US President Trump’s threats this week to shut down critical news media is an ominous sign of how fragile American democratic rights have become.
Lawmakers use War Powers Act to finally question legality of U.S. involvement.
The bill introduced by a bipartisan group of House members last week to end the direct U.S. military role in the Saudi coalition war in Yemen guarantees that the House of Representatives will vote for the first time on the single most important element of U.S. involvement in the war—the refueling of Saudi coalition planes systematically bombing Yemeni civilian targets.
Germany and France have backed the stance of Russia and China for negotiations to avert the Korea crisis. South Korea and Japan also seem to be amenable to recent calls by Russian President Vladimir Putin for exclusively diplomatic efforts. Any other option in the alarming standoff with North Korea over its nuclear weapons program portends disaster.
North Korea is open to reasonable negotiations. The United States, as embodied in the buffoon whom we have allowed to hold more power than any royal monarch has ever known, would prefer Armageddon to reasonable negotiations.
For the love of God, for the love of your children and of the civilization to which you belong, cease this madness. You are mortal men. You are capable of error. You have no right to hold in your hands – there is no one wise enough and strong enough to hold in his hands – destructive power sufficient to put an end to civilized life on a great portion of our planet.
— George F. Kennan, Boston Globe, March 18, 2005
In the event of a nuclear war, there will be no chances, there will be no survivors – all will be obliterated… nuclear devastation is not science fiction – it is a matter of fact. The world now stands on the brink of the final abyss. Let us all resolve to take all possible practical steps to ensure that we do not, through our own folly, go over the edge.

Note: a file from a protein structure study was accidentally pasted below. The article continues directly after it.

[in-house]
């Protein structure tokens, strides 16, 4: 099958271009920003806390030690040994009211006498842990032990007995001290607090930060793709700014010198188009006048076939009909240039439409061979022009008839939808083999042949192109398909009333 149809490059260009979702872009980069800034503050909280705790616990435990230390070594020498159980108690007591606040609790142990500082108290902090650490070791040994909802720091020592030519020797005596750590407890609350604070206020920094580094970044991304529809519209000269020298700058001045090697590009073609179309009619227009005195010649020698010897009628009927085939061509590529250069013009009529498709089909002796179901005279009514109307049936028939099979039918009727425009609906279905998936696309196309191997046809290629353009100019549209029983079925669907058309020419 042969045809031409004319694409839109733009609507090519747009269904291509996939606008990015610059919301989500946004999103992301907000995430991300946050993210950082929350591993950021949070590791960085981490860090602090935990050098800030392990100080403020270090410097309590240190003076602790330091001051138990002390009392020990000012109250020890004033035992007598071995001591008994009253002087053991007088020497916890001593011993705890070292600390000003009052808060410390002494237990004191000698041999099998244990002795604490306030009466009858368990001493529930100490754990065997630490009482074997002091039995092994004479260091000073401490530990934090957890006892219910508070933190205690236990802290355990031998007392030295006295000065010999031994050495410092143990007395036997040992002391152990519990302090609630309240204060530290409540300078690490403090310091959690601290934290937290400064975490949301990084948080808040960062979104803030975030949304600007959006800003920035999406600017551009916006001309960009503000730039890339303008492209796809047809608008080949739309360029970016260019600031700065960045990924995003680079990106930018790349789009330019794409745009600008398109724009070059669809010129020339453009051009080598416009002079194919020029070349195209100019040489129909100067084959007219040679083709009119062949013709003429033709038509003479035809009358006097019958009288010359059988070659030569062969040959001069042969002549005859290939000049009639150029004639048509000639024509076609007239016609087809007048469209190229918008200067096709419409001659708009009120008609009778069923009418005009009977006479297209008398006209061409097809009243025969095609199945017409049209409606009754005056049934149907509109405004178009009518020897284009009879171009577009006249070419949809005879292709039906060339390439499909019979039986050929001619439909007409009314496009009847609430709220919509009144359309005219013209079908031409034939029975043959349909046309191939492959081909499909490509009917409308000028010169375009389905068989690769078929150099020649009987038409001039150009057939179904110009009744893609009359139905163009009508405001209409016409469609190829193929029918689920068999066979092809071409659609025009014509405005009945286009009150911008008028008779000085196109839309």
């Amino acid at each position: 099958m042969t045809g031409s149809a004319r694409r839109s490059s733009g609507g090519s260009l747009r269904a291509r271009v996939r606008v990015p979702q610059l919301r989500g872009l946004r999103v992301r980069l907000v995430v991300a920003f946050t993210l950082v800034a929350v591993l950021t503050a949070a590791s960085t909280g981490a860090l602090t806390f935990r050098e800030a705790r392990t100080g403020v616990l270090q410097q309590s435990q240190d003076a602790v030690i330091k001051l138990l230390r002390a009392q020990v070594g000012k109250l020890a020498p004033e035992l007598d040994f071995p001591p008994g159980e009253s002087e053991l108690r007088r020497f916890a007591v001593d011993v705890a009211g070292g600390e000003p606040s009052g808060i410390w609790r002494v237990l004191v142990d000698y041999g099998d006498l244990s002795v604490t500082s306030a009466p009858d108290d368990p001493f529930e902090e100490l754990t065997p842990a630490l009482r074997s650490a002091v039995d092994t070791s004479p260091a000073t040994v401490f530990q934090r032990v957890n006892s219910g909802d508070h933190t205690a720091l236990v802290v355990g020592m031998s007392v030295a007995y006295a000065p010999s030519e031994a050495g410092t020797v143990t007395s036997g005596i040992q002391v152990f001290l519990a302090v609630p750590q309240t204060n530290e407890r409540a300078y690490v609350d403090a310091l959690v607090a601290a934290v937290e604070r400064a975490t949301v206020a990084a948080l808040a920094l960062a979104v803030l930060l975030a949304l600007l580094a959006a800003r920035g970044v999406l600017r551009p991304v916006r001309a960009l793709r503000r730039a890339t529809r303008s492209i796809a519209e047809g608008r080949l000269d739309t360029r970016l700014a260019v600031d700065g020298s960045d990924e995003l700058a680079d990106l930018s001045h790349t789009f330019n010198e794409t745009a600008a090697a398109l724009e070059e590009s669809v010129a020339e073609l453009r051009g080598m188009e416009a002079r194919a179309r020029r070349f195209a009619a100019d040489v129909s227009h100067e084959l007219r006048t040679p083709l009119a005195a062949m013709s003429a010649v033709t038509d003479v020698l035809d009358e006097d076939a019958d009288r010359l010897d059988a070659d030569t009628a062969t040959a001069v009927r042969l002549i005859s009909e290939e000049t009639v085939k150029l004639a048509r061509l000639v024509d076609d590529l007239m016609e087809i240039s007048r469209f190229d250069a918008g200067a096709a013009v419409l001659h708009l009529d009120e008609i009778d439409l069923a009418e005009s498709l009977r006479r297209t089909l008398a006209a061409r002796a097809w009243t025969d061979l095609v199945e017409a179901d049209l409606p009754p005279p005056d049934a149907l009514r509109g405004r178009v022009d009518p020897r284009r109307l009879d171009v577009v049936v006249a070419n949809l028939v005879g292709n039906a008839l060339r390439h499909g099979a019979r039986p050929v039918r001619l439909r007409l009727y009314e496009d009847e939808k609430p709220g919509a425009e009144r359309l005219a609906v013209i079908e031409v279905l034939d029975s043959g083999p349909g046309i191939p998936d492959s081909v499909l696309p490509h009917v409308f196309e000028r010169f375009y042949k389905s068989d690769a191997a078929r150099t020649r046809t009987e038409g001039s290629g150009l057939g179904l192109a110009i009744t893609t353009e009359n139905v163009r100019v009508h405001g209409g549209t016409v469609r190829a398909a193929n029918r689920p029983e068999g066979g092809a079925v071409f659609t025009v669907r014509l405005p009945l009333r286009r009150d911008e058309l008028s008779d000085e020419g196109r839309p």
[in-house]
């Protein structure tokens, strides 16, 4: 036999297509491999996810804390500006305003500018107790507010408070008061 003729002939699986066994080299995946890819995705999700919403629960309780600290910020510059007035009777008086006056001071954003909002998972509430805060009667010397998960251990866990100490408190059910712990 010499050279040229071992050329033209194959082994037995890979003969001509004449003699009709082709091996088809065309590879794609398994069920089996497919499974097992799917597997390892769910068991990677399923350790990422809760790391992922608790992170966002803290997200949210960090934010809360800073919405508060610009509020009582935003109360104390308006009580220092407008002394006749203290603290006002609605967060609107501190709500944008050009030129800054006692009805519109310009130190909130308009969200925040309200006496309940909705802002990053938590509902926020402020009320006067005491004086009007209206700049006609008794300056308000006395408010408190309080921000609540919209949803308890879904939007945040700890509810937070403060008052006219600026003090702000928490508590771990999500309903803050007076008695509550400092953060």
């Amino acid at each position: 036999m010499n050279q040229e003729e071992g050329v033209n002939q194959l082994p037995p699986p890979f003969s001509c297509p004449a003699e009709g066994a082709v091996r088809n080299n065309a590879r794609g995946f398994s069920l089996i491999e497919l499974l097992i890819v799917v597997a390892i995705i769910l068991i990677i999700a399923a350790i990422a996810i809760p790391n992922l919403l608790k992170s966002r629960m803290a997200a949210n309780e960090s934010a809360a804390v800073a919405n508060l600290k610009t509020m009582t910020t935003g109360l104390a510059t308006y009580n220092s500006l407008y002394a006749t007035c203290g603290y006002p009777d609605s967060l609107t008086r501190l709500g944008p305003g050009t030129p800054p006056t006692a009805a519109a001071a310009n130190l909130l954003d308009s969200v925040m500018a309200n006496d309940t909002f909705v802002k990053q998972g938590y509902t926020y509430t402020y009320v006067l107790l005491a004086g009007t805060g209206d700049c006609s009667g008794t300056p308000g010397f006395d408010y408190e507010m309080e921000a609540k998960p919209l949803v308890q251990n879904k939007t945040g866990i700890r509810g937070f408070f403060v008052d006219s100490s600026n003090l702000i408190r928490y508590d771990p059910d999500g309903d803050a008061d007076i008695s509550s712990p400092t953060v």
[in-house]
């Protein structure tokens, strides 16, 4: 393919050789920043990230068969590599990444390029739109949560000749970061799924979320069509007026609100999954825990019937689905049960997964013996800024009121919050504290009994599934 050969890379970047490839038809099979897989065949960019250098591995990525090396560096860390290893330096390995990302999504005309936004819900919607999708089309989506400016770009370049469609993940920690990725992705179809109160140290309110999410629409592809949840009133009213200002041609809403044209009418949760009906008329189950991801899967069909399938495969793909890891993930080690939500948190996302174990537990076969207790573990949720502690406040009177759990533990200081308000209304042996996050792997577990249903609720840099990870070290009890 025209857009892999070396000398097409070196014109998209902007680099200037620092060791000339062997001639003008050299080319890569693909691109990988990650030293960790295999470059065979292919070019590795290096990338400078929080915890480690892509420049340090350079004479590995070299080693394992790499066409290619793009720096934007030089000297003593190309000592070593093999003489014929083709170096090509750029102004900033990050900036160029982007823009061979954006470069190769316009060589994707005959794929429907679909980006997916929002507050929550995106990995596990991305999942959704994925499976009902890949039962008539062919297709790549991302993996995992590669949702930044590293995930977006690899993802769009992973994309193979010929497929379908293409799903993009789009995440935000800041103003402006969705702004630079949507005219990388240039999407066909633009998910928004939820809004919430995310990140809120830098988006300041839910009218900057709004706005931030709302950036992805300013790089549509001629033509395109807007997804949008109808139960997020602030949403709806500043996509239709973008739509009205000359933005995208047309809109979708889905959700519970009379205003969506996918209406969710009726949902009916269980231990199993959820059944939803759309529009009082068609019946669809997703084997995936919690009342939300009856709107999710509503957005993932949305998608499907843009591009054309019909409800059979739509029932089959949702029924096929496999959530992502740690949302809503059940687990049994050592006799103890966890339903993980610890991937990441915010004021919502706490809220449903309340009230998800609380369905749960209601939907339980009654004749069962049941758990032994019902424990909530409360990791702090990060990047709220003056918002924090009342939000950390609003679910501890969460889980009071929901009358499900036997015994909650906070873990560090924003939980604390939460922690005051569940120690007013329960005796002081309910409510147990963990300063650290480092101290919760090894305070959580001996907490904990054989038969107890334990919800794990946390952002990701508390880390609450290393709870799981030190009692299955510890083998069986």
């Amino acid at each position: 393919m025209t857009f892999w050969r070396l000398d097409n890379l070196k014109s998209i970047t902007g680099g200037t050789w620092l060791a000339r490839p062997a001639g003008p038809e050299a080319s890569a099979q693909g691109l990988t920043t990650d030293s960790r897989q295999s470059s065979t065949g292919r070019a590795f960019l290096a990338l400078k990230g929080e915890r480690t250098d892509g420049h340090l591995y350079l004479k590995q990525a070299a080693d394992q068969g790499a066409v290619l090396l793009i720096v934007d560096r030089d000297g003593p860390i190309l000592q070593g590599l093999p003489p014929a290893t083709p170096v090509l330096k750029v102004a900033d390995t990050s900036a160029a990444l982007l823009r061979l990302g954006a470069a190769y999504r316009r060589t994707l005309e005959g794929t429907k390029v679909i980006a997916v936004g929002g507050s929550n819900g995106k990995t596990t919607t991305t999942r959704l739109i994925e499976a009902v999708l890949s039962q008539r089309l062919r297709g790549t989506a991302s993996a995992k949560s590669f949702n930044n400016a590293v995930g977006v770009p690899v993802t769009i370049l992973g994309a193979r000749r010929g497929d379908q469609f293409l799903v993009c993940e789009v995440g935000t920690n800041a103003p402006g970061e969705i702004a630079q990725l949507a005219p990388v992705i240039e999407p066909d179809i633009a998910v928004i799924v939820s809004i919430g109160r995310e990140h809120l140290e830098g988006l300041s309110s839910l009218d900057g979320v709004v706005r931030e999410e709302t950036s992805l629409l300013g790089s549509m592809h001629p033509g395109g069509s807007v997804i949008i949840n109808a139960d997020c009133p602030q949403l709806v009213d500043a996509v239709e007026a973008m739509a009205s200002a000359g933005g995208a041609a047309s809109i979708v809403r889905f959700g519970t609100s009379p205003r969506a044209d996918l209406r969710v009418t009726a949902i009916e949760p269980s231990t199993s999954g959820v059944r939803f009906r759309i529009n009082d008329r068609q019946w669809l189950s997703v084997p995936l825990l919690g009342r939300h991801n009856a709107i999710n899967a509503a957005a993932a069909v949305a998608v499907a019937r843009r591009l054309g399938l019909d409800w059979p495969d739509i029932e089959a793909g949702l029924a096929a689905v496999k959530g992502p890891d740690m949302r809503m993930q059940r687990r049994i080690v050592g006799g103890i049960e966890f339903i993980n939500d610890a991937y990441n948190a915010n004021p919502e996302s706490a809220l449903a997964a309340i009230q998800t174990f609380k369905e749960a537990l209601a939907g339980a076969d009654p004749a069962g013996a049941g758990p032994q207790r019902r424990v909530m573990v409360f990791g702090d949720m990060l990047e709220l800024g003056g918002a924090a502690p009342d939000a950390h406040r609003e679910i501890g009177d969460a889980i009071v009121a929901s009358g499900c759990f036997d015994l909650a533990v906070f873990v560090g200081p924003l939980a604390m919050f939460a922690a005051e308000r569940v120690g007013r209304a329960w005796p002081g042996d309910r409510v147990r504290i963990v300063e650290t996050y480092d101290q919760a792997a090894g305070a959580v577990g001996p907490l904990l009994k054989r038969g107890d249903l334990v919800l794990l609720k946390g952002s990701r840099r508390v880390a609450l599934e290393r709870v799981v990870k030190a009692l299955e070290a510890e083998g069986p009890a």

— Former First Sea Lord, Louis Mountbatten (1900-1979) Strasbourg, 11 May 1979
Originally posted June 15, 2011
rushingfan on Jan 29, 2007
Directed by Josh Rushing, a veteran Marine Corps media spokesman, “SPIN: The Art of Selling War” is an investigative documentary that looks at the standard justification for going to war by the American administrations of past and present.
By his military withdrawal, Putin was actually enhancing his leverage over both the military situation and the political negotiations still to come
When Russian President Vladimir Putin had a substantive meeting with US Secretary of State John Kerry last week, it was an extremely rare departure from normal protocol. There was some political logic to the meeting, however, because Putin and Kerry have clearly been the primary drivers of their respective governments’ policies toward Syria, and their negotiations have already led to a stunningly successful Syrian ceasefire and possible Syrian negotiations on a political settlement.
with Abby Martin
teleSUR English on Dec 11, 2015
Abby Martin interviews retired U.S. Army Colonel Lawrence Wilkerson, former national security advisor to the Reagan administration, who spent years as an assistant to Secretary of State Colin Powell during both Bush administrations. Today, he is honest about the unfixable corruption inside the establishment and the corporate interests driving foreign policy.
The real story is how enforcers of Likudist policy on Iran used a young Republican politician to try to provoke a breakdown in nuclear talks
The “open letter” from Senator Tom Cotton and 46 other Republican Senators to the leadership of Iran, which even Republicans themselves admit was aimed at encouraging Iranian opponents of the nuclear negotiations to argue that the United States cannot be counted on to keep the bargain, has created a new political firestorm. It has been harshly denounced by Democratic loyalists as “stunning” and “appalling”, and critics have accused the signers of the letter of being “treasonous” for allegedly violating a law forbidding citizens from negotiating with a foreign power.